Following Herr Kroll’s successful voyage, all Odins have been built to what became known as the North Sea specification. Nonetheless, it would be wrong to think of the boat as an offshore cruiser. A keel weighing just over 150lb (68kg) is light for a 27-footer, and high-sided, water-ballasted designs with relatively low angles of vanishing stability are still more at home close to land in calm waters – like those that greeted me when I arrived in Grado, on the Italian coast between Trieste and Venice, to test her.


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    Full speed ahead
    Motoring trials came first. The propeller used initially on the 70hp Johnson four-stroke produced disappointing results, so it was changed for a test prop of coarser pitch. Then, with four people on board, the GPS showed our speed rising from just short of 8 knots at 2,700 rpm to 12 knots at 4,000 rpm and a maximum of 16.7 knots at full throttle. On an empty boat without a mast, Volker Lamprecht says he has recorded 24 knots.

    Odins sold in the UK will have Honda or Suzuki engines as standard, though the Johnson looks nicely colour-coordinated with its white livery. Together with the Suzuki equivalent – which is based on the same engine – it’s also the only 70hp four-stroke. As most of the competitors are 75hp and the Odin is currently rated to carry a maximum of 70hp, the builder is hoping to have the rating increased in the near future. But whatever the pros and cons of the different engines, the Johnson proved to be quiet and smooth-running, powering the boat through the turns without cavitation or any reduction in revs.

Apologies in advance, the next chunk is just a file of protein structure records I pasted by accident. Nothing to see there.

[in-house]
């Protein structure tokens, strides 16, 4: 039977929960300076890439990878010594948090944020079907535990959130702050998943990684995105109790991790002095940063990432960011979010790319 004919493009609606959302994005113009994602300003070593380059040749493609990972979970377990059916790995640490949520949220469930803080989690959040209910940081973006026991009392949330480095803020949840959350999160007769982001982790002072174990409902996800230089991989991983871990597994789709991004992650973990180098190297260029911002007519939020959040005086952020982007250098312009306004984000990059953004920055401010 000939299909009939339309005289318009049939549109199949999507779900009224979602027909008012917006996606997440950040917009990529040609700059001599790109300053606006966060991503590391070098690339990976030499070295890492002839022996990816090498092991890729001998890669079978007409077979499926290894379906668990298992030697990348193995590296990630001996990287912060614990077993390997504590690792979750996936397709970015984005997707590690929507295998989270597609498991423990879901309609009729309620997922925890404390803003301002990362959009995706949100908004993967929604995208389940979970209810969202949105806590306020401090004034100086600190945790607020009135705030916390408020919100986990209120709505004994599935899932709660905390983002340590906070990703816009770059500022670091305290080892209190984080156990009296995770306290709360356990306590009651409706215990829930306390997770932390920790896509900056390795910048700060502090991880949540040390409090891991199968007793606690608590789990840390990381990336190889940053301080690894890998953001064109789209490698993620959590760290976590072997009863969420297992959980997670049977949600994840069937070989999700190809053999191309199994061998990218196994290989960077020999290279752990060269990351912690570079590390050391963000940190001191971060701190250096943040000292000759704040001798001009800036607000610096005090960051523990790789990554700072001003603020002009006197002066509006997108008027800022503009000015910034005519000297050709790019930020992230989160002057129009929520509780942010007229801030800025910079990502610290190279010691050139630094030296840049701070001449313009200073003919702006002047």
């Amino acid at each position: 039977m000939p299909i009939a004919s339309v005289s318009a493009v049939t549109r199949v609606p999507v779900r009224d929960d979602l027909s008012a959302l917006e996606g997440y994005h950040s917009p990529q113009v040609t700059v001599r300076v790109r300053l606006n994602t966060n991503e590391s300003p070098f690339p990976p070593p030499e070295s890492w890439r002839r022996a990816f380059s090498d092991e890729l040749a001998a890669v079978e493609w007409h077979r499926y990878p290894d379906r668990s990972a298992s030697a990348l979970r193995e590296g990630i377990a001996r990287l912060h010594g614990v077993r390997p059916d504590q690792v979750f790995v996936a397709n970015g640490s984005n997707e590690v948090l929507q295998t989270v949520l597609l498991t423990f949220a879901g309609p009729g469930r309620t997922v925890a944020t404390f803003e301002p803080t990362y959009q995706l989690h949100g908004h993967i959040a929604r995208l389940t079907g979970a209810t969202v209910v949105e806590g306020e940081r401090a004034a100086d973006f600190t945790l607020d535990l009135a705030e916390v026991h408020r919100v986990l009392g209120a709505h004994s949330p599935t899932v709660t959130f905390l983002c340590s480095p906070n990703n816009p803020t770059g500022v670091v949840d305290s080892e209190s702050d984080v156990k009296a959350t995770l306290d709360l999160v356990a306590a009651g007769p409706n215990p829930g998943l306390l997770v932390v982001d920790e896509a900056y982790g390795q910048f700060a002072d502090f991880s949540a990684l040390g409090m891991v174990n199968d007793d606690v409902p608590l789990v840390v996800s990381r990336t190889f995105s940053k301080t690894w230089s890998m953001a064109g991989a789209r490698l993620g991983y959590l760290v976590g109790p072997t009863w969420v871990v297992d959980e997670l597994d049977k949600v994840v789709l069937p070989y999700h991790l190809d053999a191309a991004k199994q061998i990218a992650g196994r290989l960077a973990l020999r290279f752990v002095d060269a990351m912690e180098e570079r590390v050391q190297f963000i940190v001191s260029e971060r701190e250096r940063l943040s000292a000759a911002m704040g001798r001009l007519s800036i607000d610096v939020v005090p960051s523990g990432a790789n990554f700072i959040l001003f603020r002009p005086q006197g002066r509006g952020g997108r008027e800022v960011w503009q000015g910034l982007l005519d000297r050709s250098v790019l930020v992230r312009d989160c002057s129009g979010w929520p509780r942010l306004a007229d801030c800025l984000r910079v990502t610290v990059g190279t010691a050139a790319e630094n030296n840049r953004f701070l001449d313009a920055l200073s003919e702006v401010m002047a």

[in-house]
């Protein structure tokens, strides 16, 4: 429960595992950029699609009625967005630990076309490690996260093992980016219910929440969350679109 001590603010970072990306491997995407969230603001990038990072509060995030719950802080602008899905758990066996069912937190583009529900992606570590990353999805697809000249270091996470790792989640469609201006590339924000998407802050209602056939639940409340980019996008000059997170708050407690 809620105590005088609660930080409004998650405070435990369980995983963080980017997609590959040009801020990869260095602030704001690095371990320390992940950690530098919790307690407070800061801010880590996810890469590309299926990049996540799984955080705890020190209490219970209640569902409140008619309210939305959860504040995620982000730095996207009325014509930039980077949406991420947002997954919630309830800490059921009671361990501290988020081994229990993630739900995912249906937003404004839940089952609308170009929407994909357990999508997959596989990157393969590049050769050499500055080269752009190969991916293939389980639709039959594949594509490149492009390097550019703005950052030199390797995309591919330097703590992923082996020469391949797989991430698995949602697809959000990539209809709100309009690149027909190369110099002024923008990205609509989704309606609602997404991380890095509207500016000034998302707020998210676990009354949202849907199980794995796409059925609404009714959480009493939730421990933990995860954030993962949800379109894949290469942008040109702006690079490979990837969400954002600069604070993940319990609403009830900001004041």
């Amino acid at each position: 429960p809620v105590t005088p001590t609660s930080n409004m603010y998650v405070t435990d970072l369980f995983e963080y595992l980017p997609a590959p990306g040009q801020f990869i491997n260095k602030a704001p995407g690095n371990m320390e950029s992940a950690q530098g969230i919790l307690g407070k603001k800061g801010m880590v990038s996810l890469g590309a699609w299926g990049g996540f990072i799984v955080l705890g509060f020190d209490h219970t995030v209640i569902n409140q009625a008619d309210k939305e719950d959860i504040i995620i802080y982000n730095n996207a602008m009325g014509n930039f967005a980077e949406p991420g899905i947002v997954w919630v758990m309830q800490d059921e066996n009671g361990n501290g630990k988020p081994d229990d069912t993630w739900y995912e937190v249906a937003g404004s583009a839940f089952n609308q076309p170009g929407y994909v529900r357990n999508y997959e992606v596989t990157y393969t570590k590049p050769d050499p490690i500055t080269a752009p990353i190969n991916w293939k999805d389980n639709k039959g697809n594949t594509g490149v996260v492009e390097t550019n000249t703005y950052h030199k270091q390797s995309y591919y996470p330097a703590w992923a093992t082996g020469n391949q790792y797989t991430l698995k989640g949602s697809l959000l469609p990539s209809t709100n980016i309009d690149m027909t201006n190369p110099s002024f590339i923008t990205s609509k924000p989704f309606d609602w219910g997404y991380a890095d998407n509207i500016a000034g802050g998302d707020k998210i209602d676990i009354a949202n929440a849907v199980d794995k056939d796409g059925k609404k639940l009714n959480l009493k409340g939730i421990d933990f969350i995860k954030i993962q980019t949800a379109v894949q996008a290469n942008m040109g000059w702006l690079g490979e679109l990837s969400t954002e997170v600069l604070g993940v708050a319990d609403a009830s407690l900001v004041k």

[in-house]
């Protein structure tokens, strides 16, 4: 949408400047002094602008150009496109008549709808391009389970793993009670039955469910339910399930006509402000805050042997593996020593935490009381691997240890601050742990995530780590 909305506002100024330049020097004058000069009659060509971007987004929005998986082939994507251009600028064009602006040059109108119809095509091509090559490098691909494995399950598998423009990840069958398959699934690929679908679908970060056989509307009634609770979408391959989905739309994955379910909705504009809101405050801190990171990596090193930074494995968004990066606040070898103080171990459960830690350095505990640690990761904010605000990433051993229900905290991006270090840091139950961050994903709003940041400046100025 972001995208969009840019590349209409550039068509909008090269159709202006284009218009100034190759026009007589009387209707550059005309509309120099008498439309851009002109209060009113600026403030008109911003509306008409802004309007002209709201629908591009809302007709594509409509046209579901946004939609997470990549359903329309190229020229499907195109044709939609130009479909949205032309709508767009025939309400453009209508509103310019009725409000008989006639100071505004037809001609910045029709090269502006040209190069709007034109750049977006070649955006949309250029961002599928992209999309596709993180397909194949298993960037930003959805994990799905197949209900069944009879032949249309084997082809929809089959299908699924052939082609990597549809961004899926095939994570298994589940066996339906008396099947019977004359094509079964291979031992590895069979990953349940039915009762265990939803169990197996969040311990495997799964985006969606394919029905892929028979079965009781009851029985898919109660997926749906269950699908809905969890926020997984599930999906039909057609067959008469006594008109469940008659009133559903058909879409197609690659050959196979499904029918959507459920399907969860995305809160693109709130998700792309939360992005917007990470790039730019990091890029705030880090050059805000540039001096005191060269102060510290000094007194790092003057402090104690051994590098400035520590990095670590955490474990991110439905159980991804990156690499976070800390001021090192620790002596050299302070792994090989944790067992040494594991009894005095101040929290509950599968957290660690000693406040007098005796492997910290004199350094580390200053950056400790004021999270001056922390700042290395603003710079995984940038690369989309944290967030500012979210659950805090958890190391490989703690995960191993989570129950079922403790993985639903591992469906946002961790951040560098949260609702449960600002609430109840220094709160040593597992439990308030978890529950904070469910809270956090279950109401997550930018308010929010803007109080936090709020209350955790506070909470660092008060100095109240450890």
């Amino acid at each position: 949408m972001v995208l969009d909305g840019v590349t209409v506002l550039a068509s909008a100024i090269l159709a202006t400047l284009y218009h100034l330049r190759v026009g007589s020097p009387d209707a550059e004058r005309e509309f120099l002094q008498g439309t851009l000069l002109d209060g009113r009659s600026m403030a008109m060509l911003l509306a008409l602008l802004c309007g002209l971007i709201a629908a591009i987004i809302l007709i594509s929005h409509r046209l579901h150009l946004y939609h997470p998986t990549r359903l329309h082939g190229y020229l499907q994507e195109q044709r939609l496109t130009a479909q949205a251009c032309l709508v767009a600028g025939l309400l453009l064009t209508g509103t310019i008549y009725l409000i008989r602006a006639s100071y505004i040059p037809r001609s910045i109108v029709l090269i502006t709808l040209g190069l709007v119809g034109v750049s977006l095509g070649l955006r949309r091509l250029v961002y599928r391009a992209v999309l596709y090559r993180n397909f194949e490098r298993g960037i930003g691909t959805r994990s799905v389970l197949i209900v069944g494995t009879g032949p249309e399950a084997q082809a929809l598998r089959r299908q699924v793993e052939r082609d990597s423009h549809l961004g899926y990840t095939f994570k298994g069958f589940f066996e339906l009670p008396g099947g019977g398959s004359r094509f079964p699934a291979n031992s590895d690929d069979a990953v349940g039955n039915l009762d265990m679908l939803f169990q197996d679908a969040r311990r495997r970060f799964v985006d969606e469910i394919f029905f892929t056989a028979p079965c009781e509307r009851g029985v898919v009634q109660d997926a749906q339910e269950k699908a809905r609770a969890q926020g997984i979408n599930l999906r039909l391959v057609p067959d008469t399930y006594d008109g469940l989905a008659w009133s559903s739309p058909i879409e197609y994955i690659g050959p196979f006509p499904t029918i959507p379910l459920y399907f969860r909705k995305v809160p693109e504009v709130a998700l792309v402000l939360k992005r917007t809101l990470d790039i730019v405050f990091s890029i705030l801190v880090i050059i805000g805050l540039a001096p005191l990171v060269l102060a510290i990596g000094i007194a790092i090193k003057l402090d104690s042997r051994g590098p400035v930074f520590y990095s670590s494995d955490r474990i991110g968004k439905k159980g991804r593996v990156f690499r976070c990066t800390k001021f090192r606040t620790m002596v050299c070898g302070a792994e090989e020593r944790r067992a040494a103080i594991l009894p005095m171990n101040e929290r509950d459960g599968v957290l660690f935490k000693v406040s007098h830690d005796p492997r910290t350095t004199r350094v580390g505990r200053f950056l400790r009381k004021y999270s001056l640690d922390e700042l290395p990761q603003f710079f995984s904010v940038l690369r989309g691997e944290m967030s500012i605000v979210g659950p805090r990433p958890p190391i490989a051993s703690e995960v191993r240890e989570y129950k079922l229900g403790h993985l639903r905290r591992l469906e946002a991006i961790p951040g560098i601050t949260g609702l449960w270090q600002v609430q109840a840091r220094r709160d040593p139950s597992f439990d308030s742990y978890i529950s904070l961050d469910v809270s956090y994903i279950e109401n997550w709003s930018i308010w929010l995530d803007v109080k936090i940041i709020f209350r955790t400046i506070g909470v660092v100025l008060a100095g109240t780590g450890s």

When the time came to sail, we let the boat stop, opened the valves to fill the ballast tank, lowered the centreplate and rudders, and raised the engine. Once the tank was full – about five minutes later – we set the sails and continued at a more relaxed pace in 8 to 10 knots of breeze.

    As with the Mac, sailing an Odin will be for the enjoyment of being out on the water rather than for the sensory pleasure of handling a thoroughbred. You can’t forget that it’s 50% motorboat and, when you consider that the wheel is turning two rudders and an engine, it’s no surprise that the helm feels lifeless.
    On the positive side, we achieved speeds of between 3.5 and 3.9 knots to windward and tacked through 90°. It would have been an unremarkable set of figures for a conventional 27-footer, but was reasonable for a hybrid even allowing for conditions that showed the boat off to best advantage: flat water and the right amount of breeze for full sail. Any increase in the wind, though, and the Odin would have been over-powered. Our heel angle of about 15 or 20° in the odd fresher spell suggested she’s a boat you need to reef early.

    Another pleasant surprise was the shape of the sails, especially the mainsail. On the other hand, it would have been nice to see some more extensive clew reinforcement on the cross-cut genoa. The sail was of such low aspect ratio that the sheet load ran across the bias of the 5oz cloth, causing notable distortion at the clew. The sailmaker has since changed the design to alleviate the problem, though Odin have suggested that upgraded sails may well appear on the extras list.